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Why the Burston Strike School still inspires

An idealistic couple of committed socialists turned a strike into a school and their working-class pupils' futures into things of value, not to be drudged out as mere serfs and wage slaves. We need their vision again today, writes GARY SMITH

THERE had been school strikes before in 1889 and 1911 — but none quite like this. Whereas the earlier disputes had collapsed within days and left few ripples in the collective consciousness of the inhabitants of Roxburgh, London, or Llanelli, the pupils’ strike at Burston ran from 1914 to 1939 and captured — both then and now — the collective imagination of the British labour movement.  

It was the longest and perhaps the most idiosyncratic dispute in our history, bringing to the fore the agency of young people, challenges to deference and rural hierarchies, questions of land ownership and the clash between visions of education as a force for social control or for self-realisation.  

On a human level, it pitched Kitty Higdon and her husband Tom — conscientious teachers and Christian socialists living in a harsh, functionalist and conservative age — against the established order.

The result was something akin to a new “land war” in 1900s Norfolk, that saw not only the eviction of the Higdons from their home but also that of many of their supporters, as the church and a cabal of large landowners seized glebe lands and revoked the tenancies of Burston’s small farmers and producers; this was both a class war and a culture war.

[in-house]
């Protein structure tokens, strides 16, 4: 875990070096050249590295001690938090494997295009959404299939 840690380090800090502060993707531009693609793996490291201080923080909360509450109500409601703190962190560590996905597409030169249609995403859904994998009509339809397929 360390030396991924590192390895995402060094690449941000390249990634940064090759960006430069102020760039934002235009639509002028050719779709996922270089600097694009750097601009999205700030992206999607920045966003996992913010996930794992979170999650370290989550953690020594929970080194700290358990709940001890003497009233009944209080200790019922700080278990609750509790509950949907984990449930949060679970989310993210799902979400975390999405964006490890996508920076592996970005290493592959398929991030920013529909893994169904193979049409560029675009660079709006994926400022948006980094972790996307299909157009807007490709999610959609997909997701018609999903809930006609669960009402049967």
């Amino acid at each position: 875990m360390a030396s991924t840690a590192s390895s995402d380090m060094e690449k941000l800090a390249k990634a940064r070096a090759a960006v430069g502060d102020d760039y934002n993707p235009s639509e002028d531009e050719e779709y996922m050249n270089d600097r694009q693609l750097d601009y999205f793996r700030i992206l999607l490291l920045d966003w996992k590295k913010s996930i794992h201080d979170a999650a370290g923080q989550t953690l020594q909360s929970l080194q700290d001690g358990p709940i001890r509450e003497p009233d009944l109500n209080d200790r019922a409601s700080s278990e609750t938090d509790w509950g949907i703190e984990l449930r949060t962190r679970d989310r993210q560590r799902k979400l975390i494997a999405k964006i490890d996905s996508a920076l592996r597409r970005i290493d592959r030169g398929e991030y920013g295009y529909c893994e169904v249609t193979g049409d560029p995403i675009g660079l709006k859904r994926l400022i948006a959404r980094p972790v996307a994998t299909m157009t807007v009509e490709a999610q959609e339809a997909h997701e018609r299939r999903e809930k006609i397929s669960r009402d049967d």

Emily Wilby, one of the young strikers, summed up the cause at the time: “We came on strike because our [teachers] were dismissed from the council school unjustly.” Sixty-six out of the 72 children enrolled in the village school went out on strike in support of the Higdons’ cause.  

A strike school was set up above a carpenter’s shop in the village and as support flooded in from the labour movement — and in particular from the rail and teachers’ unions — a new school was purpose-built on the village green in 1917, in order to employ the teachers and to educate the children who had been effectively locked out by the rector and the school board managers.  

Instead of testing, the drilling of the “three Rs” and inculcating the values of empire and competition, there were nature rambles, nights spent stargazing, practical experiments in photography and lessons in French, Russian and Esperanto.  

Kitty was “determined to educate her children not as fodder for the farm or as slaves for domestic service” but to develop within them a sense of their own worth and dignity, encouraging the girls to take secretarial work — the closest many working-class women could get to professional status at the time — and the boys into jobs on the railways, where engineering skills were honed and valued.  

Hers was a feminist and strikingly modern marriage that was a million miles away from our views of the abusive patriarchy of the Victorian and Edwardian mainstream.